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The Cavaliers underwent a rough January that goes beyond the 6-8 record (30-20 overall) they posted. They lost Kevin Love with a hand injury, which could keep him out through March. Before that, Love missed a practice and was the subject of an internal team drama. New guard Isaiah Thomas, expected to rescue the team upon his return early in the month, instead has been a dud, averaging 15.4 points on 36.3 percent shooting. And, for good measure, a rumor has popped up suggesting that star forward LeBron James could meet with the Warriors when he hits free agency this summer.

But history has told us to hold off on the panic button. Cleveland has been here before, undergoing some existential crisis or other that seems to open a pathway for a rival to get past them in the postseason and make their way into the Finals. Yet the Cavs have won out every time, with a daunting 36-5 mark in the East playoffs the last three springs.

This season may be different. The problems surrounding this team go much deeper than those of the recent past. But the Cavs have always managed, and they’ve now won three of their last four games. Taking a look back at how the Cavs bounced back after each of their low points in the last three years gives some hope, at least, that Cleveland is headed for an upswing.

2015-16 Cavs

Dates: Nov. 14-Dec. 5

Record: 5-6

Net rating: minus-0.3 (102.5 offensive, 102.8 defensive)

Bounceback: 14-2

Net rating: plus-10.6 (108.5 offensive, 97.9 defensive)

Upshot: There wasn’t much that was remarkable about this bad stretch for the Cavs, which started with a double-overtime loss at Milwaukee in the second half of a back-to-back. It ended after a three-game losing streak, including a loss at Miami that James skipped because of rest. (James created a meaningless media stir by wearing a “Miami Winners” hat in his postgame interview the previous night.)

Cleveland bounced right back to its winning ways after the Miami game, but that was not the end of the intrigue for this season: On Jan. 22, after a win over the Clippers brought the Cavs to 30-11, coach David Blatt was fired. Still, the Cavs rallied to win the franchise’s first championship.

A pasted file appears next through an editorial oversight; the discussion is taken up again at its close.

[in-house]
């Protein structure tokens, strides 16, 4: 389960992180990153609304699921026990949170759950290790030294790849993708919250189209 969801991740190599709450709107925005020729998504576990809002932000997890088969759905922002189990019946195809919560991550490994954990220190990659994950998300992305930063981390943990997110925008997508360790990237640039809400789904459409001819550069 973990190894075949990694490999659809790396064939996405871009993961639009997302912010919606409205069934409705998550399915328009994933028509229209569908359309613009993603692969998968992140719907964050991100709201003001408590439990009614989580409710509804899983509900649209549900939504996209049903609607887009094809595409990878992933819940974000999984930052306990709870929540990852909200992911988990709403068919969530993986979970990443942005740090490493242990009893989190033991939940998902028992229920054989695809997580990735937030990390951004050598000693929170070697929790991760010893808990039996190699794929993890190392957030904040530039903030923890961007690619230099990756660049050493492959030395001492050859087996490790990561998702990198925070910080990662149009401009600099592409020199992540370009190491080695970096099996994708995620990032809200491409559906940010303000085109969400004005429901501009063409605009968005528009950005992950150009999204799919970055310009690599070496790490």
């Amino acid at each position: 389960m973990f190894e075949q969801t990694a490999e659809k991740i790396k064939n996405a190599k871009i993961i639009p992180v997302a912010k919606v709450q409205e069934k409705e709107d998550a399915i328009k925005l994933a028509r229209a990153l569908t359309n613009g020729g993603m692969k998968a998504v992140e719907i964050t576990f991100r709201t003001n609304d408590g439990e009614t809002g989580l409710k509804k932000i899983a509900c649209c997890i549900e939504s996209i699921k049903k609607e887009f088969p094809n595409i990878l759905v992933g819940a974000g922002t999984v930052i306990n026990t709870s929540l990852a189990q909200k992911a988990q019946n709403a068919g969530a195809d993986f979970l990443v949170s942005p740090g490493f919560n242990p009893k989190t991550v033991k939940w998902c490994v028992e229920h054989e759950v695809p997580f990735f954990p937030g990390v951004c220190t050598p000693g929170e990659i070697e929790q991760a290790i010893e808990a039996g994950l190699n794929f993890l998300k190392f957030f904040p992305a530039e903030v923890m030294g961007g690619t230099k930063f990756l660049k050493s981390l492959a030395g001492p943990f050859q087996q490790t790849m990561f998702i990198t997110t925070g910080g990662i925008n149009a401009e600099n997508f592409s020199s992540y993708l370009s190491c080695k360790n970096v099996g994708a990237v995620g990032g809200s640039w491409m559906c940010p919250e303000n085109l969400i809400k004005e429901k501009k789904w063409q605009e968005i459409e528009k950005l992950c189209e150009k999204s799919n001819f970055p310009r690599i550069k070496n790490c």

2016-17 Cavs

Dates: Jan. 4-Jan. 25

Record: 4-7

Net rating: minus-5.0 (105.4 offensive, 110.4 defensive)

Bounceback: 10-2

Net rating: plus-10.5 (118.1 offensive, 107.6 defensive)

Upshot: This was the most dramatic of midseason slumps, because at the tail end of it — following a loss to New Orleans, which was playing without star Anthony Davis — James sounded off to the media, complaining that the team was “top-heavy” and lacking enough talent to repeat as champions. He told the team’s beat reporters that, “We need a f—ing playmaker.” This came shortly after the Cavs had wrung out their last few assets in order to obtain Kyle Korver from Atlanta.

The Cavs did play well immediately after their slump, though they continued to struggle into March and April. In the end, they returned to the Finals and were knocked out by the Warriors in five games.

2017-18 Cavs

Dates: Dec. 19-Jan. 25

Record: 4-11

Net rating: minus-8.3 (105.8 offensive, 114.0 defensive)

Bounceback: 3-1

Net rating: plus-5.3 (106.8 offensive, 101.5 defensive)

Upshot: Four games does not quite qualify as a rebound, and the three wins were at home against middling East teams Indiana and Detroit, and a difficult win over the Heat on Wednesday. Cleveland has a six-game stretch before the All-Star break that should better indicate where the Cavs are because they’ll have home games against Houston and Minnesota and roadies against Orlando, Atlanta, Boston and Oklahoma City.


Dave is the Creator and Editor-in-Chief for The Benchmob. He primarily writes about Soccer, the NBA, esports, and Pop-Culture.